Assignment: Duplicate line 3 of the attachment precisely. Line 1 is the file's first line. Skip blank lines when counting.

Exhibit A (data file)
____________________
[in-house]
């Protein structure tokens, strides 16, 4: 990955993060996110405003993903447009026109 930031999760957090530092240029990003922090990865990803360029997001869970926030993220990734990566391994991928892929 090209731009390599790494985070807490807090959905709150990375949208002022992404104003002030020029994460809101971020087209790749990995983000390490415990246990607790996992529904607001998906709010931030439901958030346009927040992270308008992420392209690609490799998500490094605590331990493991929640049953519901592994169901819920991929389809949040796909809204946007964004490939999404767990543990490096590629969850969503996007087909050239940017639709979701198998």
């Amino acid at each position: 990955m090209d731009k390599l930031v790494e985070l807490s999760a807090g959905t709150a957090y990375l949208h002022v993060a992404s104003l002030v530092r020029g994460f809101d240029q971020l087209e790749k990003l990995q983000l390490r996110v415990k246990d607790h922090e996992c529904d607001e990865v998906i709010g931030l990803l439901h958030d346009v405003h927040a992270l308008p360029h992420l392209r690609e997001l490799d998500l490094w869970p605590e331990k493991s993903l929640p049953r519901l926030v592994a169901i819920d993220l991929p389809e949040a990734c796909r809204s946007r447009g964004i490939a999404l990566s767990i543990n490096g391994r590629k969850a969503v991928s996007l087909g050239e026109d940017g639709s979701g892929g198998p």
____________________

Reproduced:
């Amino acid at each position: 990955m090209d731009k390599l930031v790494e985070l807490s999760a807090g959905t709150a957090y990375l949208h002022v993060a992404s104003l002030v530092r020029g994460f809101d240029q971020l087209e790749k990003l990995q983000l390490r996110v415990k246990d607790h922090e996992c529904d607001e990865v998906i709010g931030l990803l439901h958030d346009v405003h927040a992270l308008p360029h992420l392209r690609e997001l490799d998500l490094w869970p605590e331990k493991s993903l929640p049953r519901l926030v592994a169901i819920d993220l991929p389809e949040a990734c796909r809204s946007r447009g964004i490939a999404l990566s767990i543990n490096g391994r590629k969850a969503v991928s996007l087909g050239e026109d940017g639709s979701g892929g198998p």